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J Exp Med. 1998 February 16; 187(4): 497–503.
PMCID: PMC2212153
Articles

Wegener's Granulomatosis: Anti–proteinase 3 Antibodies Are Potent Inductors of Human Endothelial Cell Signaling and Leakage Response

Abstract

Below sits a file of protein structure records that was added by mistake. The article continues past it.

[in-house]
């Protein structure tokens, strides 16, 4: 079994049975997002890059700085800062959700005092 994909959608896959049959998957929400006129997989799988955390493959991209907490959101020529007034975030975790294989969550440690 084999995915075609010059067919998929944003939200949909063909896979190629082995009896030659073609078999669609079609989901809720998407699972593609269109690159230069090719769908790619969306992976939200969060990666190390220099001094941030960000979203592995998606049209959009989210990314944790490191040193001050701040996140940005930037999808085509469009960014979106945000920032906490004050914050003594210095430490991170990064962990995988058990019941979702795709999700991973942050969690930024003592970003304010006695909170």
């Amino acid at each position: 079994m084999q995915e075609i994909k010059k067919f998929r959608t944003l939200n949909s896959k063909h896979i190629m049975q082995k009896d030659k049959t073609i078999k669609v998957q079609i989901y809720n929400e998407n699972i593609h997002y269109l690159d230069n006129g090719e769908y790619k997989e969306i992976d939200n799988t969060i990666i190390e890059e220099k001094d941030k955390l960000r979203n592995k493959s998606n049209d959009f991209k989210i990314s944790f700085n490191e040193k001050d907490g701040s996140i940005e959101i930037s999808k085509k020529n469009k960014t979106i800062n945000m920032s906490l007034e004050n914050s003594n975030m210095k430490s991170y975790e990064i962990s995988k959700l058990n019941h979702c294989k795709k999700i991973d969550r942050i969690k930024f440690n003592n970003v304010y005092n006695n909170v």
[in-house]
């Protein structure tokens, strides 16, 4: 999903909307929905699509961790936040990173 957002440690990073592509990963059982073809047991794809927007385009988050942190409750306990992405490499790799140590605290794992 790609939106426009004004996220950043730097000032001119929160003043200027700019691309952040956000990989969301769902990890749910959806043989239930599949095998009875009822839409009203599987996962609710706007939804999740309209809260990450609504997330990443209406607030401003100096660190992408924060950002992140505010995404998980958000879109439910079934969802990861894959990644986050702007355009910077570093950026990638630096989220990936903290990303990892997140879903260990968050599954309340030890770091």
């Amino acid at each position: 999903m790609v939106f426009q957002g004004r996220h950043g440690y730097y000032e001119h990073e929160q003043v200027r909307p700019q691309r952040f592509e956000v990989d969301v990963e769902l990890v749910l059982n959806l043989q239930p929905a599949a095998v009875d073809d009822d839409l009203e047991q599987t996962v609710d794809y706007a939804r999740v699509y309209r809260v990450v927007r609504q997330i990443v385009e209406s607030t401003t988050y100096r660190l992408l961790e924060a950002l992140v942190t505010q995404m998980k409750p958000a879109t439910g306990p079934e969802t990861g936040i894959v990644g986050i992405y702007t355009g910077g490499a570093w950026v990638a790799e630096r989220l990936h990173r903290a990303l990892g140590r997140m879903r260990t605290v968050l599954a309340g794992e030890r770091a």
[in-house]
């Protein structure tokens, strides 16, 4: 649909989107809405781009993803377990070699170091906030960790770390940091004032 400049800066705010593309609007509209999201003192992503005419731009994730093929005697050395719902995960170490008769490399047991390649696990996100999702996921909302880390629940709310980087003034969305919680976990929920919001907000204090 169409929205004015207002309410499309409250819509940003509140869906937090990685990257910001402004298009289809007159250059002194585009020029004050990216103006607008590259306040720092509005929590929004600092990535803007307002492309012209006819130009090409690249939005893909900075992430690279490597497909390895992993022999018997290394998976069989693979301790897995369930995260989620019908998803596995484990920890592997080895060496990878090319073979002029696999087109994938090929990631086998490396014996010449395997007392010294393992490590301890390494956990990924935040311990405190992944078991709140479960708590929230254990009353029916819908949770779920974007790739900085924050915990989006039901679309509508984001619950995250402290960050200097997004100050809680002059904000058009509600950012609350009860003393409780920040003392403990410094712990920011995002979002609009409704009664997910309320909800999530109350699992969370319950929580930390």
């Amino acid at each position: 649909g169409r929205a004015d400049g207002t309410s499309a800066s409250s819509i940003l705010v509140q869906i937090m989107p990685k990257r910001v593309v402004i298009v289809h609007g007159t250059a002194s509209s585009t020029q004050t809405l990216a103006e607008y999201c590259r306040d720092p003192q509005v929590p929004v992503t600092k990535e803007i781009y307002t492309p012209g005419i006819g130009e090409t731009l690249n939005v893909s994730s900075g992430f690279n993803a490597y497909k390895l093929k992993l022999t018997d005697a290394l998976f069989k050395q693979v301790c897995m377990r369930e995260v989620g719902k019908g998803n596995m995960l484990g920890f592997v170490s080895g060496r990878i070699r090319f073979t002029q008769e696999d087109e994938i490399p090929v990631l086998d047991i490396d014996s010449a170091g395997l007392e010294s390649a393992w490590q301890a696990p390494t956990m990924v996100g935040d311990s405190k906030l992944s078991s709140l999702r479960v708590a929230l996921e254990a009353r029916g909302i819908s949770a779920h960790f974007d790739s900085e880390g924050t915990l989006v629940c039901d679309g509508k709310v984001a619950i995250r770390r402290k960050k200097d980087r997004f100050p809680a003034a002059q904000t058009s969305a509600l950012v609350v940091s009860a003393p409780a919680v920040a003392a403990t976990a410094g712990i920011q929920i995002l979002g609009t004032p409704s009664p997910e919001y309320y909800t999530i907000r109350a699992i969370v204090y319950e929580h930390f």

Anti–neutrophil cytoplasmic antibodies (ANCAs) targeting proteinase 3 (PR3) have a high specifity for Wegener's granulomatosis (WG), and their role in activating leukocytes is well appreciated. In this study, we investigated the influence of PR3-ANCA and murine monoclonal antibodies on human umbilical vascular endothelial cells (HUVECs). Priming of HUVECs with tumor necrosis factor α induced endothelial upregulation of PR3 message and surface expression of this antigen, as measured by Cyto-ELISA, with a maximum occurrence after 2 h. Primed cells responded to low concentrations of both antibodies (25 ng–2.5 μg/ml), but not to control immunoglobulins, with pronounced, dose-dependent phosphoinositide hydrolysis, as assessed by accumulation of inositol phosphates. The signaling response peaked after 20 min, in parallel with the appearance of marked prostacyclin and platelet-activating factor synthesis. The F(ab)2 fragment of ANCA was equally potent as ANCA itself. Disrupture of the endothelial F-actin content by botulinum C2 toxin to avoid antigen–antibody internalization did not affect the response. In addition to the metabolic events, anti-PR3 challenge, in the absence of plasma components, provoked delayed, dose-dependent increase in transendothelial protein leakage. We conclude that anti-PR3 antibodies are potent inductors of the preformed phosphoinositide hydrolysis–related signal tranduction pathway in human endothelial cells. Associated metabolic events and the loss of endothelial barrier properties suggest that anti-PR3–induced activation of endothelial cells may contribute to the pathogenetic sequelae of autoimmune vasculitis characterizing WG.